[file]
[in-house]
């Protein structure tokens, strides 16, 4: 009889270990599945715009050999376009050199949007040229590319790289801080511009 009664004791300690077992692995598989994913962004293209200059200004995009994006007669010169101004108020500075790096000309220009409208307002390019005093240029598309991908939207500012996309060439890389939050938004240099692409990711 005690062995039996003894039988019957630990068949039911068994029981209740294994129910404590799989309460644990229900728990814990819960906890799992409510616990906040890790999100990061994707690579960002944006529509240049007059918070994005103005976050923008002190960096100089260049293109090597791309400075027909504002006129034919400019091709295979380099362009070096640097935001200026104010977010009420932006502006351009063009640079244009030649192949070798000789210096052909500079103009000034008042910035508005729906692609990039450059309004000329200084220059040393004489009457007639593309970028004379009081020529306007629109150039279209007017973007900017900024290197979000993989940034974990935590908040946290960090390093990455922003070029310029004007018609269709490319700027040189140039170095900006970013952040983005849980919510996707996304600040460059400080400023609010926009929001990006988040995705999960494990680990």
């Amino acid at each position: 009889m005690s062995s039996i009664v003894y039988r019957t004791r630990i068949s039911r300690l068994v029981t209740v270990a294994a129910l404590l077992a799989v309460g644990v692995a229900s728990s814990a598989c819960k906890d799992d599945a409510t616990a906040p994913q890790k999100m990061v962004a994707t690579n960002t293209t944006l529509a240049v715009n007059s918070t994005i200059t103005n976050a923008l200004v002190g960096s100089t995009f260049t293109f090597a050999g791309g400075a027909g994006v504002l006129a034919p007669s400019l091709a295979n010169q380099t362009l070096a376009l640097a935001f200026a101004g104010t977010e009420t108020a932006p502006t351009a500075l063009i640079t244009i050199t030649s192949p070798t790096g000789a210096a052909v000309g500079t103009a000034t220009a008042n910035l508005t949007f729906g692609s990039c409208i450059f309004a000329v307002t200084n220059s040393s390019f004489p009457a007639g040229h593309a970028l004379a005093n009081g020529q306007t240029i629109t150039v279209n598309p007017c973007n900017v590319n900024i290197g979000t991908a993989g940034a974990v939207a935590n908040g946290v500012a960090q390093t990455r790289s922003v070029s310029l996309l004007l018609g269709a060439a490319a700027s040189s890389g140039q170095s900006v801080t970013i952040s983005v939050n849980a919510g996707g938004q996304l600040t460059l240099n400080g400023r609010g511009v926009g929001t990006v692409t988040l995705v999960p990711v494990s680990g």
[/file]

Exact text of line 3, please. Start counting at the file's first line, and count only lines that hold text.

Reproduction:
């Amino acid at each position: 009889m005690s062995s039996i009664v003894y039988r019957t004791r630990i068949s039911r300690l068994v029981t209740v270990a294994a129910l404590l077992a799989v309460g644990v692995a229900s728990s814990a598989c819960k906890d799992d599945a409510t616990a906040p994913q890790k999100m990061v962004a994707t690579n960002t293209t944006l529509a240049v715009n007059s918070t994005i200059t103005n976050a923008l200004v002190g960096s100089t995009f260049t293109f090597a050999g791309g400075a027909g994006v504002l006129a034919p007669s400019l091709a295979n010169q380099t362009l070096a376009l640097a935001f200026a101004g104010t977010e009420t108020a932006p502006t351009a500075l063009i640079t244009i050199t030649s192949p070798t790096g000789a210096a052909v000309g500079t103009a000034t220009a008042n910035l508005t949007f729906g692609s990039c409208i450059f309004a000329v307002t200084n220059s040393s390019f004489p009457a007639g040229h593309a970028l004379a005093n009081g020529q306007t240029i629109t150039v279209n598309p007017c973007n900017v590319n900024i290197g979000t991908a993989g940034a974990v939207a935590n908040g946290v500012a960090q390093t990455r790289s922003v070029s310029l996309l004007l018609g269709a060439a490319a700027s040189s890389g140039q170095s900006v801080t970013i952040s983005v939050n849980a919510g996707g938004q996304l600040t460059l240099n400080g400023r609010g511009v926009g929001t990006v692409t988040l995705v999960p990711v494990s680990g």